Try it, and you find parts of your brain that had lain unused for yearsby Sam Leith / January 23, 2018 / Leave a comment
“Do you have an ice cream?” my wife asked the guy in the buffet car on the Eurostar in French, waving her can of beer in a friendly way. After a moment of mild confusion, he smiled and handed her a plastic beaker. My wife’s very slight Geordie accent—and assumption that “glass” in French is the same as the English word—had led to her unexpected question.
A weekend in Paris (chief finding: if you get the chance to have lunch at Les Enfants Rouges this is a chance you should seize with both gourmandising mitts) has been a rebuke not just to her, but my, schoolchild French. How odd it is that even as you hear how faltering and tone-deaf you sound, you are powerless to do better—implying that your grasp of the cadences of a second language long outlives your grasp of its grammar and vocabulary.
You can hear the badness of your bad French, and the rightness of a native speaker’s use of the language—but you still can’t for the life of you remember that it’s idiomatic to say “treize heures” rather than “une heure de l’après-midi.” And as you fudge a gender—given that no vocal contortion can find a confident middle-ground between “un” and “une,” still less “de la” and “du”—it screeches in your own ears.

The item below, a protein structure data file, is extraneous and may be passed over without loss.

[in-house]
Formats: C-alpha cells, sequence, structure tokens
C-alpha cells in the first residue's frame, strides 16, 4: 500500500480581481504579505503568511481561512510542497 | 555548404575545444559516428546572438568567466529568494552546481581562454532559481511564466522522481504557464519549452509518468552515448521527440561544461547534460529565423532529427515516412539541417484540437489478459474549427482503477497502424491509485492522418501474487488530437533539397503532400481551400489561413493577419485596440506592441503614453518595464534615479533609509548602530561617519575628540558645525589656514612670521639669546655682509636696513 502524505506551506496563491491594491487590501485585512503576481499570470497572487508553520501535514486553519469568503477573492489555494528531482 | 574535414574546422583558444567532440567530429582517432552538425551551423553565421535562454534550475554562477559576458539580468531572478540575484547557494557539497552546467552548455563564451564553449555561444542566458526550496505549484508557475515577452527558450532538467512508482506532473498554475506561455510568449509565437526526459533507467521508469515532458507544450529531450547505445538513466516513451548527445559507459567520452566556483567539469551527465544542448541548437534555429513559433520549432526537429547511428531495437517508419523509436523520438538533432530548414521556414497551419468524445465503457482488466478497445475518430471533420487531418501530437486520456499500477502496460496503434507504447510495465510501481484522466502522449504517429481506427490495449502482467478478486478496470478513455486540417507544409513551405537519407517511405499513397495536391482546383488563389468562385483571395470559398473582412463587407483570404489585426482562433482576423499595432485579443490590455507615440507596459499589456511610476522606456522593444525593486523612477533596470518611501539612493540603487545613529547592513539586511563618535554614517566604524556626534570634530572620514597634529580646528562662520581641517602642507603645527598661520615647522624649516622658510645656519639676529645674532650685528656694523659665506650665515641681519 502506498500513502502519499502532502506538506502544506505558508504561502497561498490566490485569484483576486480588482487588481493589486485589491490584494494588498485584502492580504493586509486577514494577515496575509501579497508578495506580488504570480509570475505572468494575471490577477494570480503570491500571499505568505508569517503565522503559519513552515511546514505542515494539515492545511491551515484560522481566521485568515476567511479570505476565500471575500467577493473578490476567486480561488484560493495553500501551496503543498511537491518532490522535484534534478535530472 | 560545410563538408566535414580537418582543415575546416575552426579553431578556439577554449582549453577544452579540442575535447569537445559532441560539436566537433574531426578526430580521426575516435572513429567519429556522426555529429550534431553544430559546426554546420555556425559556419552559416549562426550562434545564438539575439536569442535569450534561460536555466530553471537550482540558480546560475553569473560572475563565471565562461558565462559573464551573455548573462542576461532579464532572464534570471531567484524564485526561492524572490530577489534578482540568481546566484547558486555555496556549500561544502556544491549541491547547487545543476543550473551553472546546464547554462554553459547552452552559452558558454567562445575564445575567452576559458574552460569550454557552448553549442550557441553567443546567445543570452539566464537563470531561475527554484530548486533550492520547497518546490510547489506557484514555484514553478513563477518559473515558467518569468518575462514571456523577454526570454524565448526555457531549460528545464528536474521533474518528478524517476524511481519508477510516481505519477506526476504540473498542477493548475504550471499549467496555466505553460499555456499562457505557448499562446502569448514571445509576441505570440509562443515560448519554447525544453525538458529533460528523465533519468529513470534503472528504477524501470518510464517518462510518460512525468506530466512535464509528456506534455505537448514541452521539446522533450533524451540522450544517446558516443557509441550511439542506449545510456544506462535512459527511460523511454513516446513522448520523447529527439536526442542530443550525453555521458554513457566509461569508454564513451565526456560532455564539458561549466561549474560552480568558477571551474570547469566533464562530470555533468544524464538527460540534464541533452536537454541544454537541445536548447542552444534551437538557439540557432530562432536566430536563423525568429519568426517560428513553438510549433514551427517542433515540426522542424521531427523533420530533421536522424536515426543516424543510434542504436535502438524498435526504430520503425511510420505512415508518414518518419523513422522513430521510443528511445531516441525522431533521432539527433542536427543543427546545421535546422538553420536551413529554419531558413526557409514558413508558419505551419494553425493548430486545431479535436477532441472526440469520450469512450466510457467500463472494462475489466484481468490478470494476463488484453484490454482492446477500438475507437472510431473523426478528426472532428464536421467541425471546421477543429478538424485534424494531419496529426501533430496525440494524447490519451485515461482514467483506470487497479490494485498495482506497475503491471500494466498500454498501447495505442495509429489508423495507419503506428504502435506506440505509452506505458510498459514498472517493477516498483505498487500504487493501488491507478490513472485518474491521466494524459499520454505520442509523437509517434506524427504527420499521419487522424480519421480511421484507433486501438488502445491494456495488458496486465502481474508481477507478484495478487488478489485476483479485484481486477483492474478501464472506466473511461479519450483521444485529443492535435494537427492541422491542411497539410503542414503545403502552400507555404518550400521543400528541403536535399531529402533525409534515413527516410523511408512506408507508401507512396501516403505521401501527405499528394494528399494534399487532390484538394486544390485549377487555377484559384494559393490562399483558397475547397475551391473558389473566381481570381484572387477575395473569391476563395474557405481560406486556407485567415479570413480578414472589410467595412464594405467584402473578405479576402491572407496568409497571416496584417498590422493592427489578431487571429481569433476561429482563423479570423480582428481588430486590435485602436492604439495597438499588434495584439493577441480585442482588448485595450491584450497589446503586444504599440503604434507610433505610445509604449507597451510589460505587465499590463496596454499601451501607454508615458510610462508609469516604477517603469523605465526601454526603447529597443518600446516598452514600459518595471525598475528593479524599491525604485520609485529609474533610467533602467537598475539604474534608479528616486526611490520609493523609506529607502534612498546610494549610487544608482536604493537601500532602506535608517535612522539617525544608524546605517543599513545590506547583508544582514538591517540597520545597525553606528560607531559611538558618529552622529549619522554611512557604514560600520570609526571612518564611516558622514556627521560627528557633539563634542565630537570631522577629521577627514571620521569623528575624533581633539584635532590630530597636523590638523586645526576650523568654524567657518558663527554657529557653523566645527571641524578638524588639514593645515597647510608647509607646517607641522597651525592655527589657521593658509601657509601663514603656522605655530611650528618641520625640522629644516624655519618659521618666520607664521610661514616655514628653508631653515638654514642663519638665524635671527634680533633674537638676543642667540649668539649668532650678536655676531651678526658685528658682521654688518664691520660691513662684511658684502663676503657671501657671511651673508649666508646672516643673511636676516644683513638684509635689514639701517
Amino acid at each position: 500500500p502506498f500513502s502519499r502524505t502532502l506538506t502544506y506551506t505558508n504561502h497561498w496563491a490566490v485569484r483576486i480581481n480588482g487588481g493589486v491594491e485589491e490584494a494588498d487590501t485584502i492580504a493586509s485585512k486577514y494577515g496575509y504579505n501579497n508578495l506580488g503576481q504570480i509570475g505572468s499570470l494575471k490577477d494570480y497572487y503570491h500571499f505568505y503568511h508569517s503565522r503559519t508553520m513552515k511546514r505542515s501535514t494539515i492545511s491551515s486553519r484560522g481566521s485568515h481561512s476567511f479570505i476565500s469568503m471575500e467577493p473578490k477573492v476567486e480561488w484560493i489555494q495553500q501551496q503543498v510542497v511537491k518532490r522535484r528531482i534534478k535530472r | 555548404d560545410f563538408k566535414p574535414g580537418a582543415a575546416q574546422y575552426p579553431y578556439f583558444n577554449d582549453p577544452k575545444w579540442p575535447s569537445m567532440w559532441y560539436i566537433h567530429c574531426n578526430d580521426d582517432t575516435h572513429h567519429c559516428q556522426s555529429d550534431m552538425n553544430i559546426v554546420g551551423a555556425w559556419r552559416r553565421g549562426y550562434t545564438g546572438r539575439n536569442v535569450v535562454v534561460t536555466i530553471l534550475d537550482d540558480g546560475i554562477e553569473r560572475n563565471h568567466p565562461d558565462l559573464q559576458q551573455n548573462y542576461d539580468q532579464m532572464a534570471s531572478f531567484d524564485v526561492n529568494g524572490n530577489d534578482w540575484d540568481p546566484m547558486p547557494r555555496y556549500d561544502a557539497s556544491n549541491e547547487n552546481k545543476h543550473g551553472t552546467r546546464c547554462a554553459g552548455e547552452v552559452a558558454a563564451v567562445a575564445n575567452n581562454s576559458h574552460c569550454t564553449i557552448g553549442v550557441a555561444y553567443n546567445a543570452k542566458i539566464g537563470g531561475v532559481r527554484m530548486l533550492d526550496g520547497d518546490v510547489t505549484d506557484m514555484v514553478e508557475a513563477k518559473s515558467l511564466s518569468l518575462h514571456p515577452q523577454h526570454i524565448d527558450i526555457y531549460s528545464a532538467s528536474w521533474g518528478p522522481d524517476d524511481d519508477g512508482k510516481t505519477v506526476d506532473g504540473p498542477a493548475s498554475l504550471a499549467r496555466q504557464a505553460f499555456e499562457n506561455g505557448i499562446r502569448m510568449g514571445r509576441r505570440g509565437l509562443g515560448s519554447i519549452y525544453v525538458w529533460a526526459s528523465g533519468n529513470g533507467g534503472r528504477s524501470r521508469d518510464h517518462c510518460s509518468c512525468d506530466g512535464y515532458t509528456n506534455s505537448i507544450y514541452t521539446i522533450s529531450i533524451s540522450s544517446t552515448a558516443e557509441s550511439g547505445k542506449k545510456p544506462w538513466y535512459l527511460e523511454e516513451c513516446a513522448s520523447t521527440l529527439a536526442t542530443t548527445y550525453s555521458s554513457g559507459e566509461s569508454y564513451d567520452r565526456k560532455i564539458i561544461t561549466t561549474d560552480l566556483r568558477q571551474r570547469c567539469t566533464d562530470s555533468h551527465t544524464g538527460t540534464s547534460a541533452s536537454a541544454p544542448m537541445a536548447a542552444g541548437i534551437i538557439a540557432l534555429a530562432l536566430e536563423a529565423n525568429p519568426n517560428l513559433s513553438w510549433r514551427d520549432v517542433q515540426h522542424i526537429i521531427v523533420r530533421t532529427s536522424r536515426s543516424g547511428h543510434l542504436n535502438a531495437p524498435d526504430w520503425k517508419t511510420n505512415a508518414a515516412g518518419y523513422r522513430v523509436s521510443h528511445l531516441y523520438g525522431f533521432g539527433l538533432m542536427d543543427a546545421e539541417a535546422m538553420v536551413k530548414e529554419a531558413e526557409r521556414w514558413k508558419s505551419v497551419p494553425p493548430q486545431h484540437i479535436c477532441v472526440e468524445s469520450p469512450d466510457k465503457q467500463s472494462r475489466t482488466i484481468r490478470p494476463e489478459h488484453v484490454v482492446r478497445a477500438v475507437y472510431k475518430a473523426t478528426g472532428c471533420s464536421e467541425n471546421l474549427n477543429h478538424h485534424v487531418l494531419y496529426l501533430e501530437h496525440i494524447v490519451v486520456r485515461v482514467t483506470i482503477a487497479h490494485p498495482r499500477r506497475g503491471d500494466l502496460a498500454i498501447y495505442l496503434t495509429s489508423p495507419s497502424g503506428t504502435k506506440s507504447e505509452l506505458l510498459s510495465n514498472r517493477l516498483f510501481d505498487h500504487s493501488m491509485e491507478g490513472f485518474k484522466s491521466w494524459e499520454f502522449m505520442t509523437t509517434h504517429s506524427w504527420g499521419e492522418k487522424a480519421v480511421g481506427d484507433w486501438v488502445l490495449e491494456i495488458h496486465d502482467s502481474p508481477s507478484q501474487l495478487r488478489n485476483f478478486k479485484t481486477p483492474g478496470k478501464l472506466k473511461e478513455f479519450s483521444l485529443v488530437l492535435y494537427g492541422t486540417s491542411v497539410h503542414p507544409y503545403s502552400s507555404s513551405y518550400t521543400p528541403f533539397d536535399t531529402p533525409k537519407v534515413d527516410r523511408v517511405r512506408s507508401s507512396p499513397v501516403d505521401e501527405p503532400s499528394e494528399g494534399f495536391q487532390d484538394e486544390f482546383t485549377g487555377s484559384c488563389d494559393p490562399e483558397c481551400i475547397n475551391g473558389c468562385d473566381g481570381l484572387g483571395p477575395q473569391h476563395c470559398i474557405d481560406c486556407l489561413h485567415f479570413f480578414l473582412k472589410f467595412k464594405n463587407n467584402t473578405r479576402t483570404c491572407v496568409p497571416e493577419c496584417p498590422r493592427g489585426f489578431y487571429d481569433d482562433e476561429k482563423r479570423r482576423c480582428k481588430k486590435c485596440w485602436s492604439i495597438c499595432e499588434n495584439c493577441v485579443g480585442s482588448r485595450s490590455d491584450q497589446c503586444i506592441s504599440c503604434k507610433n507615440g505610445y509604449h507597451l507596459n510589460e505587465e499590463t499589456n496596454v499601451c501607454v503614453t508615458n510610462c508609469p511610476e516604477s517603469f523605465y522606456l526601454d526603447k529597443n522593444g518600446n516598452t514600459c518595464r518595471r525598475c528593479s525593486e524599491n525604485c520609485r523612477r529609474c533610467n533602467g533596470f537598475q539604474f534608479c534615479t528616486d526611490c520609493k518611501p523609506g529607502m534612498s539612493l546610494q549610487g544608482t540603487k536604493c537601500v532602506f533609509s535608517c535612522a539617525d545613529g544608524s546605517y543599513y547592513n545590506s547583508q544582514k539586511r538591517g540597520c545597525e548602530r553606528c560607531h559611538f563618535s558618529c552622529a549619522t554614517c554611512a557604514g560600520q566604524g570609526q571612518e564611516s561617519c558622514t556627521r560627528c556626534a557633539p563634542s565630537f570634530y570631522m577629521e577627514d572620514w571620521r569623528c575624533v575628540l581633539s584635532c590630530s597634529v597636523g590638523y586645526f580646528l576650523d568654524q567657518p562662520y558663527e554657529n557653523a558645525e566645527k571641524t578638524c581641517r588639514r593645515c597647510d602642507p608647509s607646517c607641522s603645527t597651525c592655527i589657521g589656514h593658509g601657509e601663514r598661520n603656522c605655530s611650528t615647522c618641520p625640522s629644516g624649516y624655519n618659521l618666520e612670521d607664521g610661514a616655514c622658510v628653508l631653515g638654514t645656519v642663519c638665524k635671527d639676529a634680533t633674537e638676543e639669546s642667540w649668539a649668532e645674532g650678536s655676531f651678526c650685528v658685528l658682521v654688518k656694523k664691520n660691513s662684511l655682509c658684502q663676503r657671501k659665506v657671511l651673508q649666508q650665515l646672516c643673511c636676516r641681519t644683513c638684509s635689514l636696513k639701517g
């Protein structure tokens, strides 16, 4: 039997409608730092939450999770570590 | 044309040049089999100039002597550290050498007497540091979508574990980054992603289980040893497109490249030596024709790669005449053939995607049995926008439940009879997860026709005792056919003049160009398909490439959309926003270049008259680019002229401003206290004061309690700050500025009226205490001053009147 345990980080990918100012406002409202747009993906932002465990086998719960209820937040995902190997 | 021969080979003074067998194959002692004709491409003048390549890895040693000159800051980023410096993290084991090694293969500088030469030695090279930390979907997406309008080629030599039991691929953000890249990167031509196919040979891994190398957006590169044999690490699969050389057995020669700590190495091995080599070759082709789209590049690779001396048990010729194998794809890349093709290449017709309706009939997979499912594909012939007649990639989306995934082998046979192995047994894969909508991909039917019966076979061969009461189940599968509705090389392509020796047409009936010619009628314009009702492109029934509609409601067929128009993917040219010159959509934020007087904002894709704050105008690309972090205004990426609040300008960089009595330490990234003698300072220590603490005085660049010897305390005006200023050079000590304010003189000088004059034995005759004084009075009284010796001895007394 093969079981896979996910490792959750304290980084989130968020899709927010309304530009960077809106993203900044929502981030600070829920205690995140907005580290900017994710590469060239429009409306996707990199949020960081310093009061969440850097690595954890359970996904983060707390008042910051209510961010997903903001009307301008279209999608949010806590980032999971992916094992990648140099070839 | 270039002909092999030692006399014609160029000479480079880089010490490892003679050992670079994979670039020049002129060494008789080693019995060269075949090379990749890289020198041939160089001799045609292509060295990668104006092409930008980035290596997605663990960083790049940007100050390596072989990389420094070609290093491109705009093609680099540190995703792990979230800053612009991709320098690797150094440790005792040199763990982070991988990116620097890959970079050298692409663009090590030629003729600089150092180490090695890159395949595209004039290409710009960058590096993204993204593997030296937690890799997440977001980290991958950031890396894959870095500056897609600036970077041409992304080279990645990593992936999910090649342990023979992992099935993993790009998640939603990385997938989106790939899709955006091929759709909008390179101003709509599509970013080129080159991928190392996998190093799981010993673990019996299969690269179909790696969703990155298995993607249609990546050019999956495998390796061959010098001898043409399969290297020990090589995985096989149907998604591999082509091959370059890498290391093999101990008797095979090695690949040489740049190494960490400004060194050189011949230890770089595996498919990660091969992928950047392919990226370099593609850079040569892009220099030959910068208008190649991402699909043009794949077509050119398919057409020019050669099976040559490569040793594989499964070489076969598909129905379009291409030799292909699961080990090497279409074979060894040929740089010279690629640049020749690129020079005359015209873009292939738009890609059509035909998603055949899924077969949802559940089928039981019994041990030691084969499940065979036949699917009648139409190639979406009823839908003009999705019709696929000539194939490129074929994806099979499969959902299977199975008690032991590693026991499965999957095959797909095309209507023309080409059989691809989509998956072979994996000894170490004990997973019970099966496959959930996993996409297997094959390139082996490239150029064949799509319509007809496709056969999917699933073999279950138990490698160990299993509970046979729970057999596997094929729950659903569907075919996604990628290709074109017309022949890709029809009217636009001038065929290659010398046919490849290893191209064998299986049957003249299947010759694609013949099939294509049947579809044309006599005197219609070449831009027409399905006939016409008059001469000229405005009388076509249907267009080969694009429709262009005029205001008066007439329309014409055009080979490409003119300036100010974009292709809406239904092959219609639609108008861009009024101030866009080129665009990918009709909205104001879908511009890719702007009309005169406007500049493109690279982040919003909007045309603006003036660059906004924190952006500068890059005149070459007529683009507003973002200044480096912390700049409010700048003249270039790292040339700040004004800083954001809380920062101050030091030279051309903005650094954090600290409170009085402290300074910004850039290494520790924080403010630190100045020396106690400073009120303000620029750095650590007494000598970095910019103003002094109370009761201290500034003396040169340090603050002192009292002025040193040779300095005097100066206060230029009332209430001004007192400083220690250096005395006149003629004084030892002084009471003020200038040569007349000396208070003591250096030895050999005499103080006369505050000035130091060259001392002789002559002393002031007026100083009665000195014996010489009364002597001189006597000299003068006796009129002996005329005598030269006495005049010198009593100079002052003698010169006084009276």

But much better to have a go, I think, and try to tune your ear, than to lapse into the Anglophone habits sent up by the late Miles Kington in his Let’s Parler Franglais! series—that of resigning yourself to speaking a tone-deaf pidgin of English vocabulary and sort-of-French grammar, smothered in an ’Allo ’Allo style cod-Froggy accent.
That’s not to say that everything about French is exemplary. It is, after all, governed by that heroically quixotic institution, the Académie française, which since 1635 has been battling against ghastly English loan-words such as “hashtag,” “cool” and “computer,” the last being specially piquant, as the French would say, since “computer” is originally a French word anyway. A great virtue of English is its porousness to influence—and it benefits from good-faith exposure to other tongues.
The experience of trying to resurrect, for instance, your French is further complicated if your under-used language bank contains more than one foreign tongue. I learned Russian to just-about-conversational standard…